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A fascinating story posted on Portfolio.com today about a company called WeatherBill, which uses Google-like technology to allow businesses -- from a local golf-tournament organizer, to car-wash operators, to Priceline.com -- to insure themselves against losses due to the weather.

The potential market for weather coverage is huge, since as much as 70 percent of American businesses are impacted by weather in some way. While the risks for companies like agricultural firms are obvious, businesses from movie theaters--which see ticket sales slump on sunny days--to transportation companies and clothing manufacturers are affected by the weather. It's estimated that $2 trillion to $3 trillion of the United States' nearly $14 trillion G.D.P. is weather-sensitive.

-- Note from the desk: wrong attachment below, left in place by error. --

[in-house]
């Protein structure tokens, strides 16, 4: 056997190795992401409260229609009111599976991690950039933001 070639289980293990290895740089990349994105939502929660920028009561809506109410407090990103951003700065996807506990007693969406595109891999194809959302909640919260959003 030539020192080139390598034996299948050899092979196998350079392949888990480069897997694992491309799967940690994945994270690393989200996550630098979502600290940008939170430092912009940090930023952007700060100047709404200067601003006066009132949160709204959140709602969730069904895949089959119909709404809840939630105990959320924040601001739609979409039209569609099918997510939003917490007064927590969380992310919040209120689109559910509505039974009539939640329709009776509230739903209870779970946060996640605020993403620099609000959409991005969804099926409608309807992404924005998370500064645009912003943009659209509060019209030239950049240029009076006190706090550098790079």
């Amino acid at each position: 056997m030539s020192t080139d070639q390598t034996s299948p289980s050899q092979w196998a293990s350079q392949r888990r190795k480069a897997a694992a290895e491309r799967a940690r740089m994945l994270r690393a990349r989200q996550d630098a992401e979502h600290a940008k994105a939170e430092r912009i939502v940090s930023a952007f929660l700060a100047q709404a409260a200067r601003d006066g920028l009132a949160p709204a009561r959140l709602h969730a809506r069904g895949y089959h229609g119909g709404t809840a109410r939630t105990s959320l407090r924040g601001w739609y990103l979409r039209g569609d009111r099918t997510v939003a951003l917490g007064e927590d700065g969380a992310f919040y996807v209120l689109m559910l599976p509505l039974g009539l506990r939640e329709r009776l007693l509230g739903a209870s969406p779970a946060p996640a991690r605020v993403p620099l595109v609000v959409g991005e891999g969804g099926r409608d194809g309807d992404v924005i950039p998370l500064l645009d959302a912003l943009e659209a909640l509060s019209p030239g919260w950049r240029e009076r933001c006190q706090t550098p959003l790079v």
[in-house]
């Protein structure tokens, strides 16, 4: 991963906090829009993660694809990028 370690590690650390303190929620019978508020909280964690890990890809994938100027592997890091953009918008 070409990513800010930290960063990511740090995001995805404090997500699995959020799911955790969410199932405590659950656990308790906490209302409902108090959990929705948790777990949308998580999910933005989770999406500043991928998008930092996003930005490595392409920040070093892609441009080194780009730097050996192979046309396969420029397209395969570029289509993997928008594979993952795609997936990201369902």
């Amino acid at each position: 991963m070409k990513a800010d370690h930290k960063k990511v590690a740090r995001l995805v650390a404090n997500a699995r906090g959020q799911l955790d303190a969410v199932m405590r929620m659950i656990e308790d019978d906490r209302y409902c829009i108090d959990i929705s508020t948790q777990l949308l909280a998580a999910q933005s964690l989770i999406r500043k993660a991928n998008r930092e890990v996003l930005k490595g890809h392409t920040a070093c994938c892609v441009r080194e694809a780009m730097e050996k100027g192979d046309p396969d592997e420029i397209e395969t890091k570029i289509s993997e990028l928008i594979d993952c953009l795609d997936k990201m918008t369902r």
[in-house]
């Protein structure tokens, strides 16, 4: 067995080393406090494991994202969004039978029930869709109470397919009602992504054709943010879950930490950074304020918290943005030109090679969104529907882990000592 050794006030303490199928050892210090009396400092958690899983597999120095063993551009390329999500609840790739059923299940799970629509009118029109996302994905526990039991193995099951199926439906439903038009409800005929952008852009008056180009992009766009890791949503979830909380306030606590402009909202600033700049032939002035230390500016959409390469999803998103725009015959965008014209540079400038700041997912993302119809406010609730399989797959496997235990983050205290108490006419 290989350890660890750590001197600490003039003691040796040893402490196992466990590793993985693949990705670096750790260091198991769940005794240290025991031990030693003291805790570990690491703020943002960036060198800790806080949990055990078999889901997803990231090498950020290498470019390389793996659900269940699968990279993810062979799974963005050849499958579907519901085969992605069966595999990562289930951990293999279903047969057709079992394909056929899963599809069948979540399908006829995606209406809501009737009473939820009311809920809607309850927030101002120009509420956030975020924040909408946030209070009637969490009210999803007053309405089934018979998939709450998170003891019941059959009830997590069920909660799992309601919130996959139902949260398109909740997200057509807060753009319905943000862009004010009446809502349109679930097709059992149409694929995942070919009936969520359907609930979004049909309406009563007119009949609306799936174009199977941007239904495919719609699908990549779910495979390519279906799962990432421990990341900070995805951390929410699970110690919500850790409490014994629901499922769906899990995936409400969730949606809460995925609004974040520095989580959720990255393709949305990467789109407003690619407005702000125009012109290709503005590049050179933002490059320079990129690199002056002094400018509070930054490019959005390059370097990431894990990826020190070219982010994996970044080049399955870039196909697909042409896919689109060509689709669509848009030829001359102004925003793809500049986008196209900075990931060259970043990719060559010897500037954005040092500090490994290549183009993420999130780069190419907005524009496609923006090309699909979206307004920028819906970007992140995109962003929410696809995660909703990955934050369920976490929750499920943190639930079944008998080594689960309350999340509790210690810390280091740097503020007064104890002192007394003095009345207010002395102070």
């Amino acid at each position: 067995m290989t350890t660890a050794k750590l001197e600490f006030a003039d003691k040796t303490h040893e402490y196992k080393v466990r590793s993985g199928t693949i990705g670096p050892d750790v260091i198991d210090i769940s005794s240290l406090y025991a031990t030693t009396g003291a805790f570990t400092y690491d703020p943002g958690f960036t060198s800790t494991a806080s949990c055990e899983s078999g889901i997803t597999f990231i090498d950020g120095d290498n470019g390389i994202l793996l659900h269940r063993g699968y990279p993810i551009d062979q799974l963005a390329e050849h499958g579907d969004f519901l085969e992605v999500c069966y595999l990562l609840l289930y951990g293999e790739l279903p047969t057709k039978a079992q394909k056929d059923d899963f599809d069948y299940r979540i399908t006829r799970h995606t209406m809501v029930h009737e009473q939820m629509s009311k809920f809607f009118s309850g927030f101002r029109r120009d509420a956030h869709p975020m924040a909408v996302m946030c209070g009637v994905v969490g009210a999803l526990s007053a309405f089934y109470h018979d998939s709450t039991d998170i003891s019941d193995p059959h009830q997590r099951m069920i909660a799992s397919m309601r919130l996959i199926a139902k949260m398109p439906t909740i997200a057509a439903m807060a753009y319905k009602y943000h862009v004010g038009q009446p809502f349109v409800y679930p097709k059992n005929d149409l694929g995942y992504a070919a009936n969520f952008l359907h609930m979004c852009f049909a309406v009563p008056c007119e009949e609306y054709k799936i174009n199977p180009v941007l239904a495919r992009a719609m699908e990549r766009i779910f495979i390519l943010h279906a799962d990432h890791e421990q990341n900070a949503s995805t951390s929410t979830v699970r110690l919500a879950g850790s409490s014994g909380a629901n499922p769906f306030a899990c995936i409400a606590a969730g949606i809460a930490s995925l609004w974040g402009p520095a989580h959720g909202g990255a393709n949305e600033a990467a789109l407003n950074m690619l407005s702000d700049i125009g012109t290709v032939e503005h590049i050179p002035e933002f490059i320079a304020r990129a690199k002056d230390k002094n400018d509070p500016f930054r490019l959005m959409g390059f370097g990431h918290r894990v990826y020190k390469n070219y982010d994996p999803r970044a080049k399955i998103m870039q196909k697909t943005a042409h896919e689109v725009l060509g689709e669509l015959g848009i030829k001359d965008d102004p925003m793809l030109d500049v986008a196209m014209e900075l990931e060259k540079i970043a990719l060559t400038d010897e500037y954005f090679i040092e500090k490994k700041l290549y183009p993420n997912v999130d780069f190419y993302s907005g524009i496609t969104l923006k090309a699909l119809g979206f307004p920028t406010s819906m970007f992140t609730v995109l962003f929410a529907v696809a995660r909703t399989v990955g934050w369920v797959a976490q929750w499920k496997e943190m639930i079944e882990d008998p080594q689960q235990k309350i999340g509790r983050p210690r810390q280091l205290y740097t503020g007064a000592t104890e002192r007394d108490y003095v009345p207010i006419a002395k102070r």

The company is the brainchild of David Friedberg, who had previously been the business product manager for Google's AdWords and a founding member of the company's corporate-development group. He left Google in 2006.

Just as AdWords integrates the latest market changes on a continuous basis, the WeatherBill pricing engine correlates up-to-the-minute weather forecasts with trend data to assess a company's overall risk. Then it spits out a price based on all those factors, with all of this happening in a tenth of a second, and contracts can be purchased right up to the last minute since the latest weather information automatically gets incorporated into the pricing engine.

Before the Portfolio article, WeatherBill caught the attention of other publications, including The Economist and The Sunday Times of London,

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